For an audio version of this post, please click on the speaker icon (top left).
The year 2020 will go down as one of the strangest years in the record books.
Major cities and entire countries were shuttered as the world went into lock down.
One of the sectors that took a major hit was the travel industry.
As people no longer had the ability to go beyond their normal geographic circle for leisure, they turned to more local places to visit.
The result of this new migratory pattern became the basis for this post.
A little background.
I have previously written about my primary residence, which contains 7.67 acres of land and two natural waterfalls.
Because of this land my family and I have been featured on a national TV show (HGTV’s What You Get For The Money), been written up in a few newspaper articles, as well as having been included in a popular waterfall guide book.
Although the waterfalls, and my entire property, is technically on private property, I have always allowed the general public access so that they too could see the waterfalls in person.
I felt that these natural wonders were too beautiful not to share with others outside of my circle of friends and family.
So ever since I have moved here (2006) it was not unusual that, every once in awhile, a group would pull up, park their car in my parking pad, and go down the decks to see the falls.
For the most part the visitors were respectful of my privacy and property.
On one occasion, when I was on the hammock, I saw a man and an elderly woman coming up the stairs from the main deck and the man actually used a broom I had set aside to sweep the steps to clear it of some leaves that accumulated.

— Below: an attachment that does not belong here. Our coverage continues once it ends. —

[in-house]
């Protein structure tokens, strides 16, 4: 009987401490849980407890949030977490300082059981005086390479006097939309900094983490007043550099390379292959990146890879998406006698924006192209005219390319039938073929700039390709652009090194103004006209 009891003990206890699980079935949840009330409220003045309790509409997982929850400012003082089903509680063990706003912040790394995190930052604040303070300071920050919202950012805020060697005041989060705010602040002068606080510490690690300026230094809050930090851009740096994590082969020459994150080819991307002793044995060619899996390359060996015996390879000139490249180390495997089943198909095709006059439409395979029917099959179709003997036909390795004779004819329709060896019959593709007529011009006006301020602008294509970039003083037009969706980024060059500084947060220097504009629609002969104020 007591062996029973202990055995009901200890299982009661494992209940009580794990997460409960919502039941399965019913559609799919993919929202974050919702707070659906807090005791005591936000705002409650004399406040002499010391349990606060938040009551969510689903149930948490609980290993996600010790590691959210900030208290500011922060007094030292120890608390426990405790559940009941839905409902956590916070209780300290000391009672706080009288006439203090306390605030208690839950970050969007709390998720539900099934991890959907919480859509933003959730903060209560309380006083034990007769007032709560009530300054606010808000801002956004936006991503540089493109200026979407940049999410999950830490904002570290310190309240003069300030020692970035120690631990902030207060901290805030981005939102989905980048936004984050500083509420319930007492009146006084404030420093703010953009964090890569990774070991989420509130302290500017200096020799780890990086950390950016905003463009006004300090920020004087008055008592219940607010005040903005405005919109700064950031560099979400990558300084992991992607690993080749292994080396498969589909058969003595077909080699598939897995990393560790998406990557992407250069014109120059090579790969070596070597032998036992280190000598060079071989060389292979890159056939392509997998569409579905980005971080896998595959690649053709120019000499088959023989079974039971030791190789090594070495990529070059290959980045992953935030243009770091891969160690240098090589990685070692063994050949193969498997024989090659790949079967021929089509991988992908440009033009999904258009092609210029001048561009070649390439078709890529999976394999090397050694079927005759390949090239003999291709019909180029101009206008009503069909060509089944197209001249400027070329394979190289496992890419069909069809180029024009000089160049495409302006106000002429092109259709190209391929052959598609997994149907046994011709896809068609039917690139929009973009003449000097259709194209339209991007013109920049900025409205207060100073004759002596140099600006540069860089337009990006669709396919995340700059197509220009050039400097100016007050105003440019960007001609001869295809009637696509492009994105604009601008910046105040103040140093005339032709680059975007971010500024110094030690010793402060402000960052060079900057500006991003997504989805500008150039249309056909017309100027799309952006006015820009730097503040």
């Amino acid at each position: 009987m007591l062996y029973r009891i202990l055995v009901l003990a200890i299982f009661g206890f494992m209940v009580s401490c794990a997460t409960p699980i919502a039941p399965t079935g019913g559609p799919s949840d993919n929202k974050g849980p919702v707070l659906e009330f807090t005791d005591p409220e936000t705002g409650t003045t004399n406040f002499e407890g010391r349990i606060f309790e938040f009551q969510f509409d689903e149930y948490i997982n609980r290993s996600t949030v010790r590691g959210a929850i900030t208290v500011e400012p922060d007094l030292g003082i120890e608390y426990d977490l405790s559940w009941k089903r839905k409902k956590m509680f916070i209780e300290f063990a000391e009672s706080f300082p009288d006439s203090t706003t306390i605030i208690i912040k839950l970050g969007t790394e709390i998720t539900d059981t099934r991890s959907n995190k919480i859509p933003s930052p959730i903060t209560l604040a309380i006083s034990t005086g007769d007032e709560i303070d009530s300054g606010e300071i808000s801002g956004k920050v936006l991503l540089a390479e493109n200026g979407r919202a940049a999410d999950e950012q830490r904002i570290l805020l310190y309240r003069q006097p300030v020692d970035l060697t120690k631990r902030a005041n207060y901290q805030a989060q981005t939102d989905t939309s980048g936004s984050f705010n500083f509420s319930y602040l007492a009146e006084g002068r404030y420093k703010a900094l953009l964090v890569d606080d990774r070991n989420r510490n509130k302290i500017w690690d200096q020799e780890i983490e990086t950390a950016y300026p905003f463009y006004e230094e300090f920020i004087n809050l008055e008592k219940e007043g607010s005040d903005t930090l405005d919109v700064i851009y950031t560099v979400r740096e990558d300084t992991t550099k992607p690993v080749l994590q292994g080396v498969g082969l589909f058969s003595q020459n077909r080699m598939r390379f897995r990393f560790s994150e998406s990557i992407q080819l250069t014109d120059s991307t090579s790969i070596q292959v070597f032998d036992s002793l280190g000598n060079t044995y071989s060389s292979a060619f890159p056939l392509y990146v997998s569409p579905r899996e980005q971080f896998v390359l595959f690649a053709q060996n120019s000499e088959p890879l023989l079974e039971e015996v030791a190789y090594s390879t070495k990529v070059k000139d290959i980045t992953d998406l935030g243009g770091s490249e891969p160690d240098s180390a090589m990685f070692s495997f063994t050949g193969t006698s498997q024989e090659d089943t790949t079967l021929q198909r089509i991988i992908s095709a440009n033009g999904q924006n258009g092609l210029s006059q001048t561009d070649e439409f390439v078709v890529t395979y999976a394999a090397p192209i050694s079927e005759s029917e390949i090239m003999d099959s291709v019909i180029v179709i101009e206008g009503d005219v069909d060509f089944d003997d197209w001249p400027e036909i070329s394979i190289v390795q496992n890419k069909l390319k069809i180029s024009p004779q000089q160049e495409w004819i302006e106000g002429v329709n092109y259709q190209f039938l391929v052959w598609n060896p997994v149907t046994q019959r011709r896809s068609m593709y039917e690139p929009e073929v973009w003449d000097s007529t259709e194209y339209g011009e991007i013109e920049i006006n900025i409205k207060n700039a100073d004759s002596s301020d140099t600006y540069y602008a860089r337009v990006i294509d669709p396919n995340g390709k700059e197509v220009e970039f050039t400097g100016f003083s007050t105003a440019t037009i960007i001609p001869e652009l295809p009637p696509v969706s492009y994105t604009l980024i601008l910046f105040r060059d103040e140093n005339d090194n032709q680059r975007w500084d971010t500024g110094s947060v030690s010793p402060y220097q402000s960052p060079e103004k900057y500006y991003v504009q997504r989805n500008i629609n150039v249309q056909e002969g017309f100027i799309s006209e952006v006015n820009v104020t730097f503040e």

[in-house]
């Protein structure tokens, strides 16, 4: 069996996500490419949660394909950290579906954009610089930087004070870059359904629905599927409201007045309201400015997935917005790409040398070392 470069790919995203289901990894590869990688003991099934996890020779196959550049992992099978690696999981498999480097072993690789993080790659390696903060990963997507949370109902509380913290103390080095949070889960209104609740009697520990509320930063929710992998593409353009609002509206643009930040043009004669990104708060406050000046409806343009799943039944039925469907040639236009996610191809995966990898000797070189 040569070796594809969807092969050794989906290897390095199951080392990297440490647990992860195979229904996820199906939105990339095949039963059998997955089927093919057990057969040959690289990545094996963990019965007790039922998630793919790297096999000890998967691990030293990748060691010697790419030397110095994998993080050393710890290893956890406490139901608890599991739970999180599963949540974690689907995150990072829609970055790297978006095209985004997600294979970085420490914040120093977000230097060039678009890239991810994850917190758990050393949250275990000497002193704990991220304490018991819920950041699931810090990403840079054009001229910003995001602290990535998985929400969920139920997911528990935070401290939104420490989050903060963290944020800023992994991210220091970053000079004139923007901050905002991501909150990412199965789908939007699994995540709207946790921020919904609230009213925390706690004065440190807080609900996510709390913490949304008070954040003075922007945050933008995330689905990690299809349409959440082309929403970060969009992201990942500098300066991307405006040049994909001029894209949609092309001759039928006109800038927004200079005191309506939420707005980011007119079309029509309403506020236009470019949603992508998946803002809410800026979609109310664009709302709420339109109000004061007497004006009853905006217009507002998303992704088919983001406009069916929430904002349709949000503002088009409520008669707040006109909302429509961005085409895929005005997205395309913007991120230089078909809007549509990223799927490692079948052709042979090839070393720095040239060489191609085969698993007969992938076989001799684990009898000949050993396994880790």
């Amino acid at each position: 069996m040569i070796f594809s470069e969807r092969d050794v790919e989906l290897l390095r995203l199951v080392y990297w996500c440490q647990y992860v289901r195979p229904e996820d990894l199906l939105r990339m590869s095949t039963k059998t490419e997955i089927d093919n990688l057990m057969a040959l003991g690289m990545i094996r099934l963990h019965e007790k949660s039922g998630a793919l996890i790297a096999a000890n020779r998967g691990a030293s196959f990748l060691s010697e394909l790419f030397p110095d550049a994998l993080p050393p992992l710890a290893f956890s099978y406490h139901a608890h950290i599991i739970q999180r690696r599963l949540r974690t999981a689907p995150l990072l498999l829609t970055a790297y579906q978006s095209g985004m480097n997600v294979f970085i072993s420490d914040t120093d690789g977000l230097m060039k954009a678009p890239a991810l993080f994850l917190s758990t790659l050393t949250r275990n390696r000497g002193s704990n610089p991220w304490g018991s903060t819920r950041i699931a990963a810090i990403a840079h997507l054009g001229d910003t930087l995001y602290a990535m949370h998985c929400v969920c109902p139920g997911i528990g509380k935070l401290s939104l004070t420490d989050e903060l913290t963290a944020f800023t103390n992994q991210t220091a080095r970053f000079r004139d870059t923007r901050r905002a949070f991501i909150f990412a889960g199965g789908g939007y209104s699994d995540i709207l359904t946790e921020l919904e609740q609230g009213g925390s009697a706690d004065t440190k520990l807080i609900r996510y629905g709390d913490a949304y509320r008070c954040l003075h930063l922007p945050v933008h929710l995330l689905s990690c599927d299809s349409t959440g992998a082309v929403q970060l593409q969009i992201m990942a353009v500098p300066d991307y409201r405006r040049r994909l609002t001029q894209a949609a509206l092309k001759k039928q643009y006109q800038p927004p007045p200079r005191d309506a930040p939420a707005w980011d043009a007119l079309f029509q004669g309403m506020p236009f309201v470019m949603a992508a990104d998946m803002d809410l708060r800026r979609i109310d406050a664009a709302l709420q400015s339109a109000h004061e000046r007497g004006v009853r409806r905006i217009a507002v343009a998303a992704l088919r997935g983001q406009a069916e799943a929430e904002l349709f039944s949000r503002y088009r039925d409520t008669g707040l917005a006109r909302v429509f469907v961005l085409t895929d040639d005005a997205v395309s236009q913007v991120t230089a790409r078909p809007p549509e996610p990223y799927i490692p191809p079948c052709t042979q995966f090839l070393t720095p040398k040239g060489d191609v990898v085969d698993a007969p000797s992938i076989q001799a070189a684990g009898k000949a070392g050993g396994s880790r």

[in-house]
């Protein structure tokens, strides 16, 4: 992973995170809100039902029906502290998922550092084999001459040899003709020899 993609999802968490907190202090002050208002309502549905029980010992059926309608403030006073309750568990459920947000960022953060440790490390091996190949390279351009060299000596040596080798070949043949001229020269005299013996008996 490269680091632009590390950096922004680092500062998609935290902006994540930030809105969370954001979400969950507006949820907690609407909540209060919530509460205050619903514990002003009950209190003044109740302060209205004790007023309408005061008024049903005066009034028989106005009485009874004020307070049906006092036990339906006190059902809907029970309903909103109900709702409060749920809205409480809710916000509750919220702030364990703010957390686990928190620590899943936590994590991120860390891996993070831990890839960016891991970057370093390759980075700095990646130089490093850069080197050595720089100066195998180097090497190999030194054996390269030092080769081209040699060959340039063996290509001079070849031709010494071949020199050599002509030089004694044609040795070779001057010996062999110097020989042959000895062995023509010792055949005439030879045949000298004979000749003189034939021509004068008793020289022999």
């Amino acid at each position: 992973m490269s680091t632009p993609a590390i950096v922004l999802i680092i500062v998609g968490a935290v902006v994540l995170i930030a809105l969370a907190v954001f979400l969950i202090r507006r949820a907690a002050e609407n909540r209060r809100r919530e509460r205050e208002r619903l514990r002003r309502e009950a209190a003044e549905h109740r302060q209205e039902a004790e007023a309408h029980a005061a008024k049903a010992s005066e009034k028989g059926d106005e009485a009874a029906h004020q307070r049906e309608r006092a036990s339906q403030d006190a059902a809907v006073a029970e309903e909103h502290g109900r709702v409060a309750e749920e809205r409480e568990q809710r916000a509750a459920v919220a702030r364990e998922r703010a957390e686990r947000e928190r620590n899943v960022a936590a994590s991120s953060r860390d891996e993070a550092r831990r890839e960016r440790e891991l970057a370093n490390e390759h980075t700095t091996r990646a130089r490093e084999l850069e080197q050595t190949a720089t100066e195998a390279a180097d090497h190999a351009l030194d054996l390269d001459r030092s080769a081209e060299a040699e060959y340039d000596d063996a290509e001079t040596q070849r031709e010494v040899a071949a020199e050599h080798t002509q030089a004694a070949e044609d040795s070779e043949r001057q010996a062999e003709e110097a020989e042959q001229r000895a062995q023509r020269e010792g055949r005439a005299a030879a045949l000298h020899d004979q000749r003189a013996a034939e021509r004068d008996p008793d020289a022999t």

That was truly going above and beyond.
Rarely would I find any trash left on the decks, etc, so I was happy to let this arrangement continue.
That is until 2020.
It seems that while everyone was concerned about their own personal space during the pandemic, they seemed to have lost concern for others.
I noticed there was a considerable uptick in visitors to my property during the lock down as the more traditional places to relax were no longer accessible.
I did not mind the increased volume and really did not have much concern about viral transmission as the groups were typically small (6 people or less) and social distancing was not an issue given the setting.
However I did notice that the current crop of visitors did not display the same respect to the property as those from the prior years.
Several groups could be seen smoking on their way down to the falls as well as on the waterfall decks.
When my daughter and I would go down to the falls ourselves later on we would find empty packs of cigarettes and cigarette butts strewn about on the decks and steps.
Sometimes visitors would treat my property as a dog park.
I witnessed a pickup pull up into my property with two very large dogs whom they just let loose in my yard and which then followed the owners, who were also smoking the whole time, down the steps to the waterfall.
One time there was a family of 5 that pulled up in a mini van.
I happened to be in the office at the time and could see them taking large fountain drinks etc down to the falls.
The next morning I went down to the falls (I was preparing for a party that evening) and saw that they left one of those large 32 oz fountain drinks from Sams club, about 3/4 full on the railing for me to take care of.
On top of that there were some discarded articles of clothing strewn on the lower deck (socks, etc) from this family who basically treated my property as one big trash receptacle.
I was beyond infuriated.